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CFL Grey Cup Odds

Every year, in late November, nearly four million Canadians tune in to watch the CFL’s East and West Divisional winners face off for the Grey Cup. The awarding of the cup is a national tradition that has taken place since 1909, long before the CFL was even in existence.

There’s been a big uptick in CFL betting action in our sportsbook too, where you can bet on CFL gamelines and futures. The futures are where you’ll find Grey Cup betting odds for each team to hoist the hardware come November. Join us as we explain how to make the most popular bets in CFL in our sportsbook, but first, we’ll take a look at the intriguing history of football in Canada.

History of CFL and Grey Cup

Before the CFL was established, the Grey Cup was already in circulation. The ninth Governor-General of Canada, Earl Grey, began the tradition of awarding the cup, which he donated, to the top-performing amateur football team in 1909 and every year after. Football was played in Canada for roughly 50 years before that, although it looked more like rugby, and it stayed that way until the mid-century when it switched over to the grid-style of play more commonly associated with American football.

While college teams were the dominant forces early on, with the University of Toronto’s Varsity Blues winning the first three cups, professional teams began to outcompete them in various leagues until the late 1950’s when the Canadian Football Council replaced the IRFU and WIFU to create one unified league. Shortly after, the CFC reorganized to become the Canadian Football League and it took full rights to the Grey Cup. This move eliminated amateur teams from the main event.

The CFL attempted an American expansion in the 1990s that proved unsuccessful in the end. Five American teams were started and disbanded, and after near financial ruin, the CFL survived, partially based on an interest-free loan provided by the NFL in exchange for player access. In the early 2000s, the league repaid the loan and was no longer under contractual obligation with the NFL, and the years that followed saw tremendous growth and development that included many stadium rebuilds or renovations.

Now the CFL is looking to expand further with a 10th team. They’re looking at Halifax for a potential re-launch of the Atlantic Schooners—a team that originally tried to join the league for the 1984 season, but couldn’t secure sufficient resources for constructing a stadium at the time. Adding a 10th team to the league will help generate additional revenue and allow the league to have a more balanced schedule, as there are currently five Western teams and four Eastern teams.

How to Bet on CFL

Betting on CFL games has given fans an opportunity to capitalize on their team’s success and get more engaged in the action. Every game has CFL odds posted in our sportsbook under the Spread, Win and Total columns; we’ll use an example of a regular season match to explain the three straight bets.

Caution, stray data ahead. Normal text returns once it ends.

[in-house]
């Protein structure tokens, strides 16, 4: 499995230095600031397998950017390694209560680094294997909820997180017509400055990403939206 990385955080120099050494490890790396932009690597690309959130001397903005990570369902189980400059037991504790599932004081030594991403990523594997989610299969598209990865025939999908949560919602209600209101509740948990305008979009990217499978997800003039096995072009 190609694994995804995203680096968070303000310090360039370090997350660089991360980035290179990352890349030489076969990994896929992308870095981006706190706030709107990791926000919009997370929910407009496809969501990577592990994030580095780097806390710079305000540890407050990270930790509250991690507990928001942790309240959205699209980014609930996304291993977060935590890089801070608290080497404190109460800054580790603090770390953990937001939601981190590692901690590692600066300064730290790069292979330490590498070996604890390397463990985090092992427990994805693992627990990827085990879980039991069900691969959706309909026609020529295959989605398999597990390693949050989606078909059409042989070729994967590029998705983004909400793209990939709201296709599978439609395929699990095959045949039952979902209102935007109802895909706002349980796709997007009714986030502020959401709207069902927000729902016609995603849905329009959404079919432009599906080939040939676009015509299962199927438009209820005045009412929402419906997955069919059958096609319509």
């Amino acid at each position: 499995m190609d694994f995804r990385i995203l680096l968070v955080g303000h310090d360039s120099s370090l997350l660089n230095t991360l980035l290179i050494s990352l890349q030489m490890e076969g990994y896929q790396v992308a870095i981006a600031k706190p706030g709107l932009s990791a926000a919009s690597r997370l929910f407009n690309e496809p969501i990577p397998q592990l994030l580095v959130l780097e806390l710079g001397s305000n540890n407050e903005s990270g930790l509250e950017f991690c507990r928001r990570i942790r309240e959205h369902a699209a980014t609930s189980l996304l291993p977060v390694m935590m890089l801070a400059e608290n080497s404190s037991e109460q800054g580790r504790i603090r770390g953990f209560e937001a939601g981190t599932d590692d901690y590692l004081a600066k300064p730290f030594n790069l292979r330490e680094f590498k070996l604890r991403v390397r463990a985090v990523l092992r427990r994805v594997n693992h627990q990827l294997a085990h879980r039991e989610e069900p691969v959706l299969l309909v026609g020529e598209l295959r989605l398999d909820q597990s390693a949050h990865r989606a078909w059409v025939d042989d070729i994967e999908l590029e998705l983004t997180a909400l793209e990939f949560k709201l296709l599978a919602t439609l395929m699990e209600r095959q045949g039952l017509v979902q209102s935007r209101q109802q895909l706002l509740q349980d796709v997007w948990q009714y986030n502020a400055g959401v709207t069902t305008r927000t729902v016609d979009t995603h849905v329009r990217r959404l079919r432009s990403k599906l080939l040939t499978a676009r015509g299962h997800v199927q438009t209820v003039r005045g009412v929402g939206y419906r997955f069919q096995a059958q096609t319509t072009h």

Spread win Total
Colorado Avalanche –1.5 (+200) –115 O 6 (+105)
Tampa Bay Lightning +1.5 (–240) –105 U 6 (–125)

In this match, the Montreal Alouettes are favoured by 9 points on the spread; they’re also the home team, as can be seen by their position underneath their opposition. In order for a Montreal bet to pay out, they need to beat Edmonton by more than 9 points; if they win by exactly 9 points, the bet is a push, and all money is returned. If Edmonton loses by fewer than 9 points, they win (cover) the spread. Both teams have a payout of -110, meaning that for every $110 bet, you win $100.

The moneyline odds are in the Win column. Here, you’re simply betting on a team to win straight up; there’s no spread involved. Edmonton is the underdog with positive odds; a $100 bet would result in a $280 payout. Montreal is the favourite with negative odds; that means a $360 bet would pay $100.

The third column on the gameline indicates the totals. This is a bet on the total number of points scored by both teams combined exceeding or going under a prediction. In our example above, the total is listed at 49.5 points. You can take the “O” (for over) and bet that the actual total will be 50 or higher, or take the “U” (for under) and bet that it’ll be 49 or lower. You can bet on specific team totals too under the Team Totals menu.

Grey Cup odds can be found under the futures menu for CFL. For most of the season, all nine teams are available to win the upcoming Grey Cup. The odds are listed as “American odds”; however, you can switch over to decimal or fractional odds if you prefer. Any time a team has positive odds in the American odds format, the odds show how much you would win off of a $100 bet. For example, the Winnipeg Blue Bombers are the +200 favourite after winning the last two Grey Cups, meaning that a $100 bet would yield a $200 payout.

FAQ about Grey Cup Odds

Q: Do CFL games include overtime for wagering purposes?

A: CFL bets placed on the full game and second half include overtime. A CFL bet placed specifically on the fourth quarter, however, doesn’t include overtime.

Q: Do CFL games have to go to the end to be official for wagering purposes?

A: A CFL game is considered “official” for wagering purposes after 55 minutes of play. However, for first half wagers to be official, the entire first half must be played.

Q: What kind of scores are valid for the prop: Will either team score three unanswered times in the game?

A: For this prop to win, a team must score three consecutive times in any the following ways: touchdown, field goal, or safety. Two-point conversions and the extra point following a touchdown are not included.

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